The New Jersey Education Association just revived its call for a freeze on the growth of charter schools, a declaration of war from a muscular union that spends more on lobbying and campaigns than any other special interest group in the state, by far.
So, this is a serious threat, especially in Newark, where families are competing against tough odds to win a spot in the booming charter sector. One in three kids in Newark now attends a charter school, but many more want in, drawn by high test scores, high graduation rates, and a glide-path to college.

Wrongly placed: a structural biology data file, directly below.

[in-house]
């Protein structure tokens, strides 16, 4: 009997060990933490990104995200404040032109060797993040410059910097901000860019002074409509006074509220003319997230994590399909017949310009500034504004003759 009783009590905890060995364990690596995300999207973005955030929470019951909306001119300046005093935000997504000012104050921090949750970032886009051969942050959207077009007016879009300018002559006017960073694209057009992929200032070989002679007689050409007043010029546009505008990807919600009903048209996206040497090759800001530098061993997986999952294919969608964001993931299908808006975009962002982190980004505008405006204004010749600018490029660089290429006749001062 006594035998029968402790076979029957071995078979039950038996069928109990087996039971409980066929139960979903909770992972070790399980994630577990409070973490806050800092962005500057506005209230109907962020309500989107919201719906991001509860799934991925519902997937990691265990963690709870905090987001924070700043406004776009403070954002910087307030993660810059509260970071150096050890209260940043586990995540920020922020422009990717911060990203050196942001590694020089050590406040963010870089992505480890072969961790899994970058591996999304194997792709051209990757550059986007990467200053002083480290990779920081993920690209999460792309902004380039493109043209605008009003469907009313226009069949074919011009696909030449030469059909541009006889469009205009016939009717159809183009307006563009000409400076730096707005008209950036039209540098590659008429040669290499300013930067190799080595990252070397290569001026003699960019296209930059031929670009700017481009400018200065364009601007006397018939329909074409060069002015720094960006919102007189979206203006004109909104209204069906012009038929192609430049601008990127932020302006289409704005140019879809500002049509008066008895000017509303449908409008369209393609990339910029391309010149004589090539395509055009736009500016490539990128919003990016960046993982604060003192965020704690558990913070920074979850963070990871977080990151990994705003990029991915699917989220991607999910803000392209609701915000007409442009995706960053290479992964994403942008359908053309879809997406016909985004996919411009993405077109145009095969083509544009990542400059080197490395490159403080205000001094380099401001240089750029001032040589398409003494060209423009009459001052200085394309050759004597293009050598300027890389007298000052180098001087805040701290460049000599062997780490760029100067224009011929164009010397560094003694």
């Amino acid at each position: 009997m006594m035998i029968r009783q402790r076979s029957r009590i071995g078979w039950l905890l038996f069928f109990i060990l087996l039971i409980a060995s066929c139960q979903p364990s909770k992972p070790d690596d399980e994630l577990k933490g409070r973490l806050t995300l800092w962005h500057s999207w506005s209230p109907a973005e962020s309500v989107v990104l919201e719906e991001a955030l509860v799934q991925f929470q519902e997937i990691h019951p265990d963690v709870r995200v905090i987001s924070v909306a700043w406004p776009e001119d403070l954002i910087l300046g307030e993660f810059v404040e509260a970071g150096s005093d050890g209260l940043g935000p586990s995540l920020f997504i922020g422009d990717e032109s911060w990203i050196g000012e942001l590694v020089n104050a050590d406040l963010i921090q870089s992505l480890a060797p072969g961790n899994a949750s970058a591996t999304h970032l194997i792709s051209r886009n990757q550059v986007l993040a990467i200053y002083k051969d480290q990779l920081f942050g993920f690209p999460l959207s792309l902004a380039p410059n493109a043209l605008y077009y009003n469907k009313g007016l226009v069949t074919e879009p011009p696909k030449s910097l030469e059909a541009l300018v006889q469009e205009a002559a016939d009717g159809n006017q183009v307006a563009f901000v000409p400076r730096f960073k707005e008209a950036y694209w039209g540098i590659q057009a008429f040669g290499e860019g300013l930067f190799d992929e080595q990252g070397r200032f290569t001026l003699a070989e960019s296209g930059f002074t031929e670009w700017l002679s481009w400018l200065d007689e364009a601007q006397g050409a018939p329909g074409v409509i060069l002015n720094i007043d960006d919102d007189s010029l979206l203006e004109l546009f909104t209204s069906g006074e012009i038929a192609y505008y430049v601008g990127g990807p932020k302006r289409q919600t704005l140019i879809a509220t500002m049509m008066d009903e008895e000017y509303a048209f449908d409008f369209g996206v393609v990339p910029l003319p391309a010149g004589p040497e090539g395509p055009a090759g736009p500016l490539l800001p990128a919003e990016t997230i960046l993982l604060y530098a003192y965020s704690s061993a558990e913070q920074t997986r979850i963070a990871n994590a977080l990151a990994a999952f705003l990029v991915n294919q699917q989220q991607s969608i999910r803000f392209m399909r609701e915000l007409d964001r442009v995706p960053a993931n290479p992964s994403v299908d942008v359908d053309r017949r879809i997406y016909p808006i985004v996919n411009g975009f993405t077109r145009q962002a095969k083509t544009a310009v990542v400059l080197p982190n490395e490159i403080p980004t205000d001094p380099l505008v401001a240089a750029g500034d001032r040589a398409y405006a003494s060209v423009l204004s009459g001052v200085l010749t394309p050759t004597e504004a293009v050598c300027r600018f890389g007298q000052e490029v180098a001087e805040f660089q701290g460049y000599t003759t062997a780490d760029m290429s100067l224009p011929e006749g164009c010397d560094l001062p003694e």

The verdict from Newark families is in. When offered a choice, they consistently prefer charters, whose students are overwhelmingly black and brown, and low-income. The resistance is coming from the unions, from strong suburban districts that don’t really need charters, and from orthodox liberals like our governor, who relies on the NJEA for political support.